My miracle, my sweet, sweet son William Russell was here and healthy! The whole world felt like it made sense again. THIS baby was handpicked for us. Had I not experienced the struggles I would not be able to experience the joys of life with my little Wil. As hard as it is to look at the situation we went through, I found comfort in knowing that this baby had a beautiful guardian angel in heaven and one huge cheering section to watch over us. We always joked when we decided on his name, William: ‘Where there’s a WIL there’s a way!’ Finally I felt as if I was a true member of “the mommy club”. My life was complete.
When Wil was about 16 months old, we started thinking about promoting him to Big Brother. Knowing the past struggles we had with conceiving, we decided to give it a go. BAM! First month, we’re pregnant! Here we go. It started as another flawless pregnancy; we sailed right through the first few weeks. We had multiple ultrasounds and everything looked great. At 18 weeks we went in for our anatomy scan while my mom was busy at home preparing the food and decorations for our gender reveal party to be held later that night.
As the ultrasound tech scanned my pregnant belly, I was very hyper sensitive and in-tune to all of the non-verbal communication and vibes I was feeling in the room. I asked her several times, “Is everything alright? Does the baby look ok?”
She flatly responded with, “We’re seeing everything we need to see.” Ultrasound techs are not allowed to diagnose or tell you any of the readings of the ultrasound. My excitement instantly turned into panic and I had a pit in my stomach that everything, indeed, was not alright. It seemed like hours as we waited for the doctor to come into the room, praying she would tell us everything was ok. When the doctor came into the room holding our charts with three ultrasound pictures and a look of devastation on her face, I instantly knew something was wrong.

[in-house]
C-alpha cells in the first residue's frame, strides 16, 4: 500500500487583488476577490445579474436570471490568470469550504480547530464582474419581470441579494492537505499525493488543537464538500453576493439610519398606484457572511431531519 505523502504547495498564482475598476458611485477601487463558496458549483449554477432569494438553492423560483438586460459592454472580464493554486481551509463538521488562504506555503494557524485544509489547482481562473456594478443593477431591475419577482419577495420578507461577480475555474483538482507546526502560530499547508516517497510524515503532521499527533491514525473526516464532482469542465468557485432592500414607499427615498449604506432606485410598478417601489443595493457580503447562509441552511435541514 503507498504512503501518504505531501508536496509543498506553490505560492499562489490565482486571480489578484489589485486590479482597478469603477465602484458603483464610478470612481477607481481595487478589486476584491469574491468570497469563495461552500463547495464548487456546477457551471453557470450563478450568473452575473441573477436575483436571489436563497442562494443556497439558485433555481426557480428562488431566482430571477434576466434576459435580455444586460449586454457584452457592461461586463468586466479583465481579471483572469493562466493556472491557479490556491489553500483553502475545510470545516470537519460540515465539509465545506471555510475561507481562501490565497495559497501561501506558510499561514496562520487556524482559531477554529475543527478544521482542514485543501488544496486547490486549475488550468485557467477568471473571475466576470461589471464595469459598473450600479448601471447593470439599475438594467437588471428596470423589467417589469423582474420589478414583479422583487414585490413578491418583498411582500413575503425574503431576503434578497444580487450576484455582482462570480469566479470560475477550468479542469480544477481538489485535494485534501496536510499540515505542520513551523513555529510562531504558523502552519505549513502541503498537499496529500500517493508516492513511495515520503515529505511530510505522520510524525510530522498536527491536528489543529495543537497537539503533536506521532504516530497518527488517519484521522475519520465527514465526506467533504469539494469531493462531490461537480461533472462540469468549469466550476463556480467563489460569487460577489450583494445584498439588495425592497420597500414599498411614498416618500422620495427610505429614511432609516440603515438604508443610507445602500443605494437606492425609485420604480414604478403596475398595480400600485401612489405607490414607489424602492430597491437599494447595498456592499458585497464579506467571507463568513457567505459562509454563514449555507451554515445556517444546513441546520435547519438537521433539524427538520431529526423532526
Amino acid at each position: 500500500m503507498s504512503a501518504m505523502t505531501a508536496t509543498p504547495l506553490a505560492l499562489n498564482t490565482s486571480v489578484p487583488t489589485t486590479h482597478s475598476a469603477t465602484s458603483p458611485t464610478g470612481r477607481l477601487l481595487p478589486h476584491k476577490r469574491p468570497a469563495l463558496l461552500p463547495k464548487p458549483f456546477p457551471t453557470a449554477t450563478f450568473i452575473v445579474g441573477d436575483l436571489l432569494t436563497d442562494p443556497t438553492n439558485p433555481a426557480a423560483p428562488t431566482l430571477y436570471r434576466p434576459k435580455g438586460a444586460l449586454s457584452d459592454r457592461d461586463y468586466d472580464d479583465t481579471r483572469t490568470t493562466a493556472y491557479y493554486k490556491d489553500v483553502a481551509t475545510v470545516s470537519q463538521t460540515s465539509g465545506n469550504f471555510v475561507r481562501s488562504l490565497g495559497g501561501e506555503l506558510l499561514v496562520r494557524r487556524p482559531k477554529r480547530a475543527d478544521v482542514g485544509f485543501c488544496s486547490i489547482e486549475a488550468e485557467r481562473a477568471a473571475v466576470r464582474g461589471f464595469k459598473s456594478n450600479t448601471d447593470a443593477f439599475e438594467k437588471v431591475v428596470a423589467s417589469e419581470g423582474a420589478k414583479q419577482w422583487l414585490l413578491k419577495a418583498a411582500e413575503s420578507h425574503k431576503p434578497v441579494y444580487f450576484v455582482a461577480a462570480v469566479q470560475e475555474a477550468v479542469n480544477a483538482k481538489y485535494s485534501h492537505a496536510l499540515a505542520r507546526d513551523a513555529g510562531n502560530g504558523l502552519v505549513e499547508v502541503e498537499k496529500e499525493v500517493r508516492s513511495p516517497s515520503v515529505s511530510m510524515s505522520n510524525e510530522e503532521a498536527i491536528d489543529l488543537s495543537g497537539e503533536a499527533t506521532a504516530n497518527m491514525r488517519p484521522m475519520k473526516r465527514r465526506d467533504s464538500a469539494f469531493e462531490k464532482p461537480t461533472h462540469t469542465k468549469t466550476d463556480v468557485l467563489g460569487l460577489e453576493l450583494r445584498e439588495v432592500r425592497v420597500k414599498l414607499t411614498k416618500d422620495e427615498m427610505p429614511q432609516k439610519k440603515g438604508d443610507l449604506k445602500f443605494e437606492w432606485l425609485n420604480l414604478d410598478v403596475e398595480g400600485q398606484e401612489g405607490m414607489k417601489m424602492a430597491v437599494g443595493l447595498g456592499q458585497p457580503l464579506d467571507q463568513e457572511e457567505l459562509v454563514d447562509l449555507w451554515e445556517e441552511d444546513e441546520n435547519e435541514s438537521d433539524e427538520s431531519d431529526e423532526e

In the next hours we would learn how severely fragile our baby’s life was. Being a nurse, I have heard of neural tube defects, but my knowledge base was very small. No one ever thinks that their perfect child they conceived would ever be affected by such horrible and devastating things.
On November 17, 2015 our son, Patrick David, was born into heaven. I could not wrap my head around this. Why me again, God? What is your plan for me????? In the weeks and months following Patrick’s birth, it was as if God came down and wrapped me in his arms. My relationship with God felt as strong as it ever had. This, I believe is what has carried me through.
Today we remain hopeful that our parenthood journey is not over…that this chapter is not yet complete…that one day we will be in the delivery room holding a crying, breathing, healthy baby. Although we have had many hardships and experienced the worst things life has to offer, we have also experienced the best life has, with our William. We are living life with our rambunctious toddler who makes us laugh every day. Our lives are forever changed by our sweet children, Peyton, William, and Patrick. There is indeed No Foot Too Small That It Cannot Leave an Imprint on This World. Our lives have been forever imprinted by all of our babies.
Read the Stedman Family’s full story HERE.
Special thanks to Katie Stedman for sharing her story. Brett, Katie, and William Stedman are this year’s Feature Family for the No Foot Too Small Benefit taking place on September 9th at Hotel Vetro in Downtown Iowa City. The NFTS Benefit will feature hors d’oeuvres, live entertainment by Stevey Ertl and THE NADAS, and a silent auction. Money raised at the benefit will be donated to the March of Dimes to fund research for healthy pregnancies and support families experiencing infant loss. To find out more about the benefit, share your angel, or to make a donation, visit the NFTS website or Facebook page.